Tuesday, October 9, 2012

How Do I Lie to Thee? Let Me Count the Ways...

Reading an ethics book (Just Business by Alexander Hill) reminded me of the many ways we've built a lot, and I mean a lot, of extra cost into doing business because of low trust. Therefore, it was too easy to paraphrase Elizabeth Barrett Browning in the title.

  • Budgets are built with lies because of ways we treat them. Unspent money is not rewarded for the next budget cycle, so people inflate their budgets and then spend the money on ineffective programs, tools or training.
  • We're positive the other guy is going to take advantage and slip something into the agreement (e.g. our joked-about fears of 'first born' clauses in those ubiquitous user's agreements). Or we think we won't be able to reach a negotiated settlement with the other party without some strong enforcement written into the documents. Thus, we spend a lot on legal fees to review every contract, employment agreement, purchase order boilerplate, etc.
  • We tell our suppliers that we want 'everything' delivered at the beginning of the month, and we have penalties if they don't. Also, we spend a lot on expedited materials and overtime to make those commitments even though 'everything' is really not needed at the beginning of the month.
  • We tell our employees that we need a two-year period to protect ourselves from competition and we build that period into employment contracts' non-compete sections. We know that our business will change dramatically in six months, with regard to cost structures, customer bases, etc. that two years is really excessive. We're so insecure that we cost the economy some needed skills. Likewise, we have employees sticking around for no good reason other than they're afraid to leave. They don't want to stay but the two-year period keeps them in place. We're not getting the productivity we could if we had loyal and engaged employees who didn't feel enslaved.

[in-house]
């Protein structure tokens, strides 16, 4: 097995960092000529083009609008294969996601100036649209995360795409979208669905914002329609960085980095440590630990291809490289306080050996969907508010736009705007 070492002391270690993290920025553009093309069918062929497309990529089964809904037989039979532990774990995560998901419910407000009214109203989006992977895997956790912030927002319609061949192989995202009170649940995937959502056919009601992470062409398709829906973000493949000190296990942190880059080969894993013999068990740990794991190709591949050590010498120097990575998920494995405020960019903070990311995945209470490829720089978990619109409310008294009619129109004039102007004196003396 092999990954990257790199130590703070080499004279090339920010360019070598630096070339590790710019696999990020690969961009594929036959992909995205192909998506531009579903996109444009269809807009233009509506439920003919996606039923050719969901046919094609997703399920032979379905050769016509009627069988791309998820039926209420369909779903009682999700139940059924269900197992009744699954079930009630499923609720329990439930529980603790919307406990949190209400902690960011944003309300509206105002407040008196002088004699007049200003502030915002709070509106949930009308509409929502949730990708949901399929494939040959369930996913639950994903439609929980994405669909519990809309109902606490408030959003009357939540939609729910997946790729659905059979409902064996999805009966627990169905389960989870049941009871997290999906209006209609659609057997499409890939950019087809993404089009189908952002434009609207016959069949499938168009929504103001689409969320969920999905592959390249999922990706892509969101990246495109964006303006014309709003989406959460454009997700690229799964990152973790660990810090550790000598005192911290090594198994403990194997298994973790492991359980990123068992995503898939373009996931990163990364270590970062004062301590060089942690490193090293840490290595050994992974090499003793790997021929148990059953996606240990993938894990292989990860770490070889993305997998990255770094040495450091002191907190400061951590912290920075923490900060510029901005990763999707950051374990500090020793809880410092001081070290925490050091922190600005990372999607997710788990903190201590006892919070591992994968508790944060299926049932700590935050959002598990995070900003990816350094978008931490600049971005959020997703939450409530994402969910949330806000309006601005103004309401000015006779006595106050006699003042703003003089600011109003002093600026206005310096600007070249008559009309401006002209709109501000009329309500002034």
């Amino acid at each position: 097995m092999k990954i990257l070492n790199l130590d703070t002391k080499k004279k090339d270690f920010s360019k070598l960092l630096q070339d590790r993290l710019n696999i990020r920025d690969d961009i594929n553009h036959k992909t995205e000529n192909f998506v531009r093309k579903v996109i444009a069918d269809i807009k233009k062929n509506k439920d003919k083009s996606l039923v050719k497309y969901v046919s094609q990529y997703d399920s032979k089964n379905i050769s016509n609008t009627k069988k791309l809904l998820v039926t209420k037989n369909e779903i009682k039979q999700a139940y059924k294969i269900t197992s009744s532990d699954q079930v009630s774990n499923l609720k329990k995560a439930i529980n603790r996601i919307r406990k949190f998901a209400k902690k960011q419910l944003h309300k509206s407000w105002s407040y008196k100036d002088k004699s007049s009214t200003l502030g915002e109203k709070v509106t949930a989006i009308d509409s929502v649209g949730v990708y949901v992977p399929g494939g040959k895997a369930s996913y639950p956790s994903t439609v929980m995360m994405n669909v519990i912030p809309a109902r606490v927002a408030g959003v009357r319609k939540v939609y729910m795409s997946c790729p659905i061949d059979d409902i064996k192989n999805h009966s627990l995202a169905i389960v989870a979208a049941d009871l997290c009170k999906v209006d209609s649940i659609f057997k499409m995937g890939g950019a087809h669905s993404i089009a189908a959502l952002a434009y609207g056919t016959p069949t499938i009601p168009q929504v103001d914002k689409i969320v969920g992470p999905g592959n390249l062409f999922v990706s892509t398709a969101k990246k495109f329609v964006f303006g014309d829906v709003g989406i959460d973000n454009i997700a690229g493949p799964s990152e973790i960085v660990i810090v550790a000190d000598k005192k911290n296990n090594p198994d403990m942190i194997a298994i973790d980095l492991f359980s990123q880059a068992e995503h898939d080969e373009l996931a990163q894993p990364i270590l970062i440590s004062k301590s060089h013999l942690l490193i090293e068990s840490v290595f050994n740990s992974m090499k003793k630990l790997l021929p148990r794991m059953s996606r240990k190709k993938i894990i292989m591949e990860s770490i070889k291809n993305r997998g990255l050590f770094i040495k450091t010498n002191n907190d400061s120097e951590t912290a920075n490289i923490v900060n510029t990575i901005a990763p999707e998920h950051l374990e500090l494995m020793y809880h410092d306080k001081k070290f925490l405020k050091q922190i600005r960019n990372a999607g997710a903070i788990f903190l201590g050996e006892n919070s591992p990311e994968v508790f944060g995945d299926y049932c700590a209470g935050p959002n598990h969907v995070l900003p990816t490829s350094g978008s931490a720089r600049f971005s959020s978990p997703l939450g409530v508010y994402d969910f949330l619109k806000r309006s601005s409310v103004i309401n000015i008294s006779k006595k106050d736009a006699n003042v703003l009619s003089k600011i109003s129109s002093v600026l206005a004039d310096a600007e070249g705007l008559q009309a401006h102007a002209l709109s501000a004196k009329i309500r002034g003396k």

• We know our project schedules are inadequate, so we build in cost overrun clauses and fees for add-ons so that we can justify greater invoices when we run into delays.
  • We don't trust resum├ęs and references so we build in a lot of recruitment time and expense to double-check our candidates. We add background checks, credit report checks, personality tests ad infinitum.
  • We expect employees to lie to us whether they're really sick on 'sick days'. They need more when they are sick. Rather than get rid of good employees, we increase Paid Time Off (PTO). 
  • We institute per diem policies because we know people stretch the 'tips' part of their expense reports. So now we encourage people to spend less in order to pocket the difference.
  • Rightly so, we distrust performance appraisals and so merit increases are kept low; otherwise, everyone might end up getting the top tier raises. Employees understand this so they game the appraisals to force the effect. Concurrently, they also distrust management and therefore aren't giving 100%. 
Stay tuned for Part 2 (because the list is so long). Let me leave you with this, from my early teachings: "Poor systems generate more systems." Think about how we have distrust and inadequate measures and so we keep adding layer upon layer of policies, procedures, audits, etc.

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